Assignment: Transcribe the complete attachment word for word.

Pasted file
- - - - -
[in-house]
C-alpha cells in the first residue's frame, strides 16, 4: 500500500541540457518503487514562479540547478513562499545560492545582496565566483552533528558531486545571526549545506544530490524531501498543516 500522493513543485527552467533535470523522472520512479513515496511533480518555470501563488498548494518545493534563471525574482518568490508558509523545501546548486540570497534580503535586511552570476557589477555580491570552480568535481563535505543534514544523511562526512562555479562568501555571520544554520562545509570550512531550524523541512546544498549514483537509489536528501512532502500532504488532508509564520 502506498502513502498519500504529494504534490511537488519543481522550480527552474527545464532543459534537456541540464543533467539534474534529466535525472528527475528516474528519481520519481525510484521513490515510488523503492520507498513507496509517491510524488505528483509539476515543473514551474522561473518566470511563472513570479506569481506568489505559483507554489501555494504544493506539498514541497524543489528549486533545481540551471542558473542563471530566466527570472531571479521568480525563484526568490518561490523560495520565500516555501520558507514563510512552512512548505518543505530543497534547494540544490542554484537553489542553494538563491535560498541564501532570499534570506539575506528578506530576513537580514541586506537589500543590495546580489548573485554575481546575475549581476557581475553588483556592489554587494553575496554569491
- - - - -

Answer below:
[in-house]
C-alpha cells in the first residue's frame, strides 16, 4: 500500500541540457518503487514562479540547478513562499545560492545582496565566483552533528558531486545571526549545506544530490524531501498543516 500522493513543485527552467533535470523522472520512479513515496511533480518555470501563488498548494518545493534563471525574482518568490508558509523545501546548486540570497534580503535586511552570476557589477555580491570552480568535481563535505543534514544523511562526512562555479562568501555571520544554520562545509570550512531550524523541512546544498549514483537509489536528501512532502500532504488532508509564520 502506498502513502498519500504529494504534490511537488519543481522550480527552474527545464532543459534537456541540464543533467539534474534529466535525472528527475528516474528519481520519481525510484521513490515510488523503492520507498513507496509517491510524488505528483509539476515543473514551474522561473518566470511563472513570479506569481506568489505559483507554489501555494504544493506539498514541497524543489528549486533545481540551471542558473542563471530566466527570472531571479521568480525563484526568490518561490523560495520565500516555501520558507514563510512552512512548505518543505530543497534547494540544490542554484537553489542553494538563491535560498541564501532570499534570506539575506528578506530576513537580514541586506537589500543590495546580489548573485554575481546575475549581476557581475553588483556592489554587494553575496554569491